Montana’s $2.7 billion in American Rescue Plan Act (ARPA) funds will have an impact on communities large and small in every corner of the state. And starting Monday, Oct. 4, the person overseeing the distribution of those aid funds will be a longtime Jefferson County resident.
Clancy resident and former state Senator Scott Mendenhall will begin work as Montana's ARPA program director on Oct. 4. Mendenhall is taking over from Mike Foster, who is retiring Sept. 30.
ARPA is federal legislation enacted in March that provides funding for state and local jurisdictions to respond to the coronavirus pandemic emergency and bring back jobs, according to the U.S. Department of Labor and Industry. Distribution of the funds across Montana is prescribed in state House Bill 632. The state's ARPA program director is tasked with facilitating and leading the distribution, alongside the governor.
HB 632 also called for the creation of four state-level advisory commissions: infrastructure, communications, economic transformation and stabilization and workforce development, and health. The commissions were established under Foster, who has been the ARPA program director since May.
"While I'll clearly have a level of influence in ARPA, it will all be within the bounds of how the legislature wants [the money] spent," Mendenhall said of his new role. He emphasized that it would be inaccurate to say he decides how the money from the bill will be used, because HB 632 comprehensively determined that.
For example, under the infrastructure portion of the bill, nearly $127 million was awarded to 86 different water and sewer projects across the state, including in Montana City and Clancy. The allocation process for those funds was prescribed in the bill: Applications were submitted by local government entities, ranked by the Montana Department of Natural Resources and Conservation according to criteria set out in the bill, and reviewed by the Infrastructure Advisory Commission. As the director, Foster oversaw this process, which is what Mendenhall will do with similar fund disbursements in the future. Mendenhall said the governor has the ultimate authority in where the funds go.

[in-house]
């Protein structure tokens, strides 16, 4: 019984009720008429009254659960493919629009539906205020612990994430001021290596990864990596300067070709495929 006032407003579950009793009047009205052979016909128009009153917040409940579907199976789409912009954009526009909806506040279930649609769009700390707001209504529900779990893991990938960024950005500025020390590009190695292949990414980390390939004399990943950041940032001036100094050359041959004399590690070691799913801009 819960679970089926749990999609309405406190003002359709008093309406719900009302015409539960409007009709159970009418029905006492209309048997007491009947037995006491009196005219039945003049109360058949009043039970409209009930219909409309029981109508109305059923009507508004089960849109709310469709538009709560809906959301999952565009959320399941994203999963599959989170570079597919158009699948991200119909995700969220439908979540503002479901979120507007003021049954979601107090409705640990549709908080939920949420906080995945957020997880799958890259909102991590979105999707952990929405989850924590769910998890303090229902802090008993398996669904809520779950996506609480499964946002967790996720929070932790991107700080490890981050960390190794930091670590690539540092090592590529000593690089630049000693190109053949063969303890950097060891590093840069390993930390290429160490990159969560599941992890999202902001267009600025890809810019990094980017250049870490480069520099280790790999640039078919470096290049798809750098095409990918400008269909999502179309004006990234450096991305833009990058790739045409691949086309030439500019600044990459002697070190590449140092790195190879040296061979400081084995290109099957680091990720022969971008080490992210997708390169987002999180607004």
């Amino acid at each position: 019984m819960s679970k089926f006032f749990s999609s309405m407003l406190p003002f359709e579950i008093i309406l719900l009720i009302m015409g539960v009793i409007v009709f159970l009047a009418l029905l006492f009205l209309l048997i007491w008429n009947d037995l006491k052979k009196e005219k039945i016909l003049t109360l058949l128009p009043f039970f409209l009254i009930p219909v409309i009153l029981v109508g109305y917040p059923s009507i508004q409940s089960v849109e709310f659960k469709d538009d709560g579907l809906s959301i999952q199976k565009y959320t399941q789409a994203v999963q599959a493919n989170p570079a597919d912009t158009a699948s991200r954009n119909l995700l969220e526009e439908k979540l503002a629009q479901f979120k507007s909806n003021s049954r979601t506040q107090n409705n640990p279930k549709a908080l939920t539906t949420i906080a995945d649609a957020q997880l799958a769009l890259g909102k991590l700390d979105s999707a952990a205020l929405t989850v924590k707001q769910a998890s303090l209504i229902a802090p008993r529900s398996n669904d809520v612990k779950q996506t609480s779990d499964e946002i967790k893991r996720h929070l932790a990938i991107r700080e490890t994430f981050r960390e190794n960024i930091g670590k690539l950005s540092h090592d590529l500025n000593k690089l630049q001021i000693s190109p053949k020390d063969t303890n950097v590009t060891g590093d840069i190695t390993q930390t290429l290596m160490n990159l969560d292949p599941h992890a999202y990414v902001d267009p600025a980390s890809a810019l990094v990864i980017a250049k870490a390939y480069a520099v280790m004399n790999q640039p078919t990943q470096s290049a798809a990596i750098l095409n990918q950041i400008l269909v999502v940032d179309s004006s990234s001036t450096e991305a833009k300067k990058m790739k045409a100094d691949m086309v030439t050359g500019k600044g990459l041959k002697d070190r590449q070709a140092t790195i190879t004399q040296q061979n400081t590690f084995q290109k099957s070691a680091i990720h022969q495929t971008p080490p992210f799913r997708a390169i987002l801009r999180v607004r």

Mendenhall was recruited for the position by Gov. Greg Gianforte. In a press release announcing the changing of the guard, Gianforte said: "Throughout his tenure in the legislature and decades of experience growing companies and responsibly managing budgets in the private sector, Scott is a proven leader who knows how to get the most out of every dollar and prioritize Montana taxpayers."
Mendenhall will take a six-month temporary leave from his current job as the deputy director of the Montana Department of Revenue to fill the position—his appointment to which he said came out of the blue. He said Gianforte offered him the position because he wanted someone with business experience in addition to government experience to assume the role. Mendenhall said this was because Gianforte's Montana Comeback Plan is "all about economic development and raising pay for families."
Mendenhall has a long history of leadership both in government and in the private sector. He served four terms in the Montana House of Representatives before being termed out in 2010. He was the Republican floor leader during the 2009 session and chaired the Business and Labor, Transportation, and Economic Affairs committees.
His record in business is even longer. He worked as an MSU Extension Agent in Jefferson County from 1989 to 2005 with an emphasis in local economic development. There, he helped found the Jefferson Local Development Corporation, serving as manager from 1997 to 2005.
After that, he was the manager at Marks Lumber in Clancy from 2005 to 2009, where he assisted in strategic planning and growing the business during a downturn in the wood products industry. He's also a managing partner in his family's farming and ranching business in Wyoming, where he is originally from. Since 1992, he and his wife have owned Sound Health Imaging, which has locations in Helena and Butte.
Despite Mendenhall's acceptance of the role, he doesn't pull any punches about his feelings toward ARPA. "To be frank, had I been in a position to vote on whether or not to do ARPA, I would have voted 'no' because I have very strong feelings about the federal deficit and long-term debt situation."
He said that he took the role to ensure that, despite concerns of having to pay higher taxes as a result of ARPA, future generations will ultimately benefit from the funds.
Outside of his professional schedule, which affords him very little free time these days, Mendenhall is the lead guitarist in Helena-based rock band Vinyl City. He's also involved in his local church, rides motorcycles and enjoys hunting and fishing.
Above all though, his family is what's closest to his heart. He and his wife, Audrey Mendenhall, have four kids, all out of the house, and spend much of their time with them.
His two youngest are in college, while his two oldest have families of their own. One of his daughters, Simonie Mendenhall, a former student athlete at Jefferson High School, recently set the record at Doane College in Nebraska for most blocks on her volleyball team, and Mendenhall makes time to stay involved in her athletic achievement.
He and his wife are also selling their current house and building a new one—a time-intensive project even for people with the freest of schedules.
While Mendenhall has spent much of his adult life living on one end or the other of Jefferson County—he used to live in Cardwell—he says Clancy is the family's "forever place."
"It's a beautiful place to live, we have wonderful neighbors and long-term friends here," he said.